Uniting human skills and digital platforms to provide next generation financial advice
In July 2016, BI Intelligence released a forecast predicting that roboadvisors—digital tools that provide portfolio management and investment services with minimal human oversight—would manage $8 trillion in assets globally by 2020. These tools were touted as one way to reduce the cost to serve by assessing client risk tolerance and formulating individual investment plans more quickly and accurately than traditional investment models. In fact, the opportunity presented by roboadvisors appeared so great that some analysts predicted pure digital platforms would eventually emerge as the industry norm, thus greatly reducing the role of human advisors or even eliminating such positions.
While roboadvisors have their advantages—and indeed many financial service providers have adopted the use of these tools to support customer service, assess risk and formulate investment recommendations—one major obstacle to a pure digital platform has emerged: the investor. As financial organizations sought to improve the customer experience through technology, it appeared that some failed to consider the preferences and perceptions of consumers, the vast majority of whom are uncomfortable with entrusting their most important financial decisions to computer programs and advanced algorithms.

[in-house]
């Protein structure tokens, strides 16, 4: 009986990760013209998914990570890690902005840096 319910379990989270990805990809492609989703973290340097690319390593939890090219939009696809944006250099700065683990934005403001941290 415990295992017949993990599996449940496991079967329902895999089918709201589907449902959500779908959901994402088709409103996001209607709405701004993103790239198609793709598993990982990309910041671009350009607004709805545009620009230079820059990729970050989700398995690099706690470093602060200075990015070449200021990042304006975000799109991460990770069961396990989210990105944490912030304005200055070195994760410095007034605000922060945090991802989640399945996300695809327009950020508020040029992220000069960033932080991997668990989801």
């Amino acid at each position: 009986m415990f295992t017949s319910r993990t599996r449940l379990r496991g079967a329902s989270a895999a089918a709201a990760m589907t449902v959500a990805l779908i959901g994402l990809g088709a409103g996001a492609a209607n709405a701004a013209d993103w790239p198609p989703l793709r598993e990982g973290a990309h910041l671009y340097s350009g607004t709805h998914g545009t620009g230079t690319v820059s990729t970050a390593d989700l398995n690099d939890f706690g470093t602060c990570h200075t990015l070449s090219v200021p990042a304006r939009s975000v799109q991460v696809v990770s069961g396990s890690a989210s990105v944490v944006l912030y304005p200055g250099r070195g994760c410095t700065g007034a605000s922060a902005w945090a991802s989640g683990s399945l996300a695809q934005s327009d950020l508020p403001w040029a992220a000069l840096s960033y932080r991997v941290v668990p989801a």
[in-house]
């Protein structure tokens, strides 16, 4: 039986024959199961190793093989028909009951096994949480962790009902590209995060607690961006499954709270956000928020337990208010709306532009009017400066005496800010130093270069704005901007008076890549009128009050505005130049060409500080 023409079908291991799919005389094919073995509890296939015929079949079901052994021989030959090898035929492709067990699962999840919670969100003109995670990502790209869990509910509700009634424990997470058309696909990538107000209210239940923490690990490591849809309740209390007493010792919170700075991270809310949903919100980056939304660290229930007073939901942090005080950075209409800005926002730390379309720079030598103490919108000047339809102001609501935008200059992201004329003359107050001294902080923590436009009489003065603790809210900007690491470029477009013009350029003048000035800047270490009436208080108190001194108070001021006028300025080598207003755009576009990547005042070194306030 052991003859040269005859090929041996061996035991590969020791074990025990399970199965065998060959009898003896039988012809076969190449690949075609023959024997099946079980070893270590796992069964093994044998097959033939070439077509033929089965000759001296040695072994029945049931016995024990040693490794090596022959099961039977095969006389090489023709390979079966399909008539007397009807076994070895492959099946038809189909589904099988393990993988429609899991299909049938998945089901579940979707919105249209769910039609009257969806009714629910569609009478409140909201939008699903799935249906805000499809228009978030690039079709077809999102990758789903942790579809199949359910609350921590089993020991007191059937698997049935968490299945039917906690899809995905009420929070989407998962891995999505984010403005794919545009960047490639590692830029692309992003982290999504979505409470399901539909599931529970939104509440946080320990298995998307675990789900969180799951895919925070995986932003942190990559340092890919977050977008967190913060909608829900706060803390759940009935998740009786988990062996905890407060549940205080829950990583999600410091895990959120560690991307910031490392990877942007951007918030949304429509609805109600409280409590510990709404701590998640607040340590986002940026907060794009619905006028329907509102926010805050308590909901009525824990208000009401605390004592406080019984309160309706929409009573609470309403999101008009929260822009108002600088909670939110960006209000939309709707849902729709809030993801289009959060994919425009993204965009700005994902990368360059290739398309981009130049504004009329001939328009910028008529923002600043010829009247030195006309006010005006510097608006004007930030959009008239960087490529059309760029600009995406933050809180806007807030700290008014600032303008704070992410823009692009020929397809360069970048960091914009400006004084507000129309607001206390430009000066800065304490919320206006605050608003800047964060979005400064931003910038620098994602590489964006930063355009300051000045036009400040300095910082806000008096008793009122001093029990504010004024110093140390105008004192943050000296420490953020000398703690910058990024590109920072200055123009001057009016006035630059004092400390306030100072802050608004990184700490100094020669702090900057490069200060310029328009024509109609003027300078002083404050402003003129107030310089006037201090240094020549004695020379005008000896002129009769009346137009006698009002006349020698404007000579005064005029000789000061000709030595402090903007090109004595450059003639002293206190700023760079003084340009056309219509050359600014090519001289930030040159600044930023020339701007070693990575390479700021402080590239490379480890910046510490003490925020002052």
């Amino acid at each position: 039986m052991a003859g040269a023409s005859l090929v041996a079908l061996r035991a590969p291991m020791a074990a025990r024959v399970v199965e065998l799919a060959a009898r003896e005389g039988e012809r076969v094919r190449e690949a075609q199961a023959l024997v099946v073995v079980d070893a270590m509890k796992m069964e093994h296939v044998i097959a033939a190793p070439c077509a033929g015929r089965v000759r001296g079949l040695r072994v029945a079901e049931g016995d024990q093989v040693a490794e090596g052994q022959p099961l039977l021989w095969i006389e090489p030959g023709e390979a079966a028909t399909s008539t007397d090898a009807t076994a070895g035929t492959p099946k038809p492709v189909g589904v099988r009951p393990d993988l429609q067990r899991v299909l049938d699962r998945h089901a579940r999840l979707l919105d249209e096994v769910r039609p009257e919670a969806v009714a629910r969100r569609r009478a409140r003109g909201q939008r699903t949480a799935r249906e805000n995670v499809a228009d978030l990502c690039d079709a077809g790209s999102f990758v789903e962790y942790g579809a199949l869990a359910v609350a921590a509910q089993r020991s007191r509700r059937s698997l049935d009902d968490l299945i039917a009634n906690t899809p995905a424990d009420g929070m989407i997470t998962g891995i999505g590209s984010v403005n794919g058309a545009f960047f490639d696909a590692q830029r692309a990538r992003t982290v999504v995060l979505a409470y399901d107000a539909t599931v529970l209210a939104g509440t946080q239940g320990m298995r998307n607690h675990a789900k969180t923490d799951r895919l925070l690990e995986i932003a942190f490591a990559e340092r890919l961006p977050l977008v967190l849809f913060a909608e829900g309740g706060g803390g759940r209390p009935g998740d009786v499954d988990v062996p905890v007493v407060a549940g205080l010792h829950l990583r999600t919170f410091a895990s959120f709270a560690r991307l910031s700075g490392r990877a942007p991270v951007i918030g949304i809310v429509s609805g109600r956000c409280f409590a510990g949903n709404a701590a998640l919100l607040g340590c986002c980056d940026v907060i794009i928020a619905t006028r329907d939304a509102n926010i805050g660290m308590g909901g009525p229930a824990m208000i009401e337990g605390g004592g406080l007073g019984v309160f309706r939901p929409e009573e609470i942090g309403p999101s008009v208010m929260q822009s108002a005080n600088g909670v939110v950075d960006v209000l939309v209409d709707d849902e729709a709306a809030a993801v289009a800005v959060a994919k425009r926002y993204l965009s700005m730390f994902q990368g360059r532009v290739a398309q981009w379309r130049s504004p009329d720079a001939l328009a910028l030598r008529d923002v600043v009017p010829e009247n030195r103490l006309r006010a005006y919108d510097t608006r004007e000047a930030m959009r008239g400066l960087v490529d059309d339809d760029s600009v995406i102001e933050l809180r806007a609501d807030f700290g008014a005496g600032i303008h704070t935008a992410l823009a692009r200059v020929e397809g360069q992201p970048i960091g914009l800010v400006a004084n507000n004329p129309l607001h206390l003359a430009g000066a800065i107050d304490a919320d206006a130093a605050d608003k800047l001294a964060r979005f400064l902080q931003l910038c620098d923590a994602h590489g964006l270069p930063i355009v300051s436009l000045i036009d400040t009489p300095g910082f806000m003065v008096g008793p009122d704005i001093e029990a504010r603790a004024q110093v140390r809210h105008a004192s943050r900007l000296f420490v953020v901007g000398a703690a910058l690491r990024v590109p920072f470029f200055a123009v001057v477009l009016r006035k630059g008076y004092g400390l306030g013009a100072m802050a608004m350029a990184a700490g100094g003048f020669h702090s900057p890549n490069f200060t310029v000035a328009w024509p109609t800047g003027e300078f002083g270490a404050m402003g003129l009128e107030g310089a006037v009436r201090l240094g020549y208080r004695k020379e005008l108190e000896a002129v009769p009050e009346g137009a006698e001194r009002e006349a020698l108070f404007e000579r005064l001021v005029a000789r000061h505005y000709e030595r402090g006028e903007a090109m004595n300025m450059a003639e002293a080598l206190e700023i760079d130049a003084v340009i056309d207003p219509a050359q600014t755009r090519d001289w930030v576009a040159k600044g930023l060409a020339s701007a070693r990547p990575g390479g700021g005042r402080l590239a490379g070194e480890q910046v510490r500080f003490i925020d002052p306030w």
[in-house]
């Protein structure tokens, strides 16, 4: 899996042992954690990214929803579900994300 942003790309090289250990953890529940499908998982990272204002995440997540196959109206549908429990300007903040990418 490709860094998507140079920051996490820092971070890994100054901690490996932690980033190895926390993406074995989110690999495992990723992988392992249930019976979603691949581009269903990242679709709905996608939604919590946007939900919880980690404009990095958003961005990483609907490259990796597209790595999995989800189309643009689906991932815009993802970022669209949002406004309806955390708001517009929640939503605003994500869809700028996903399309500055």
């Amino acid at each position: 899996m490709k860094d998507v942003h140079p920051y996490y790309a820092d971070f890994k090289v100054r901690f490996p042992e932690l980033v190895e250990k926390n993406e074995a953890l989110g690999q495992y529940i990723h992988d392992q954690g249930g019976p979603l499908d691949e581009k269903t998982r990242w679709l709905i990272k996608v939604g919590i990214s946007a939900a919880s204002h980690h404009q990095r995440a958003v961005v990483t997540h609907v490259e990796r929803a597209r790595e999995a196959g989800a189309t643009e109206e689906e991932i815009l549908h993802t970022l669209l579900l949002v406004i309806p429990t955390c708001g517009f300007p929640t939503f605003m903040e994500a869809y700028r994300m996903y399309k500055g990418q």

Publicis Sapient, a digital transformation partner to some of the world’s leading financial institutions, recently conducted a study of 235 retail investors to gauge their attitudes about digital investment platforms. It confirmed that while many people are comfortable with the use of AI to inform their investments, the vast majority are not willing to allow a robot to perform decisions without human oversight. For example, three out of four investors agree that a roboadvisor can perform some tasks, such as explaining option differences. On the other hand, just 28 percent of investors are willing to let an AI-enabled platform manage or rebalance accounts.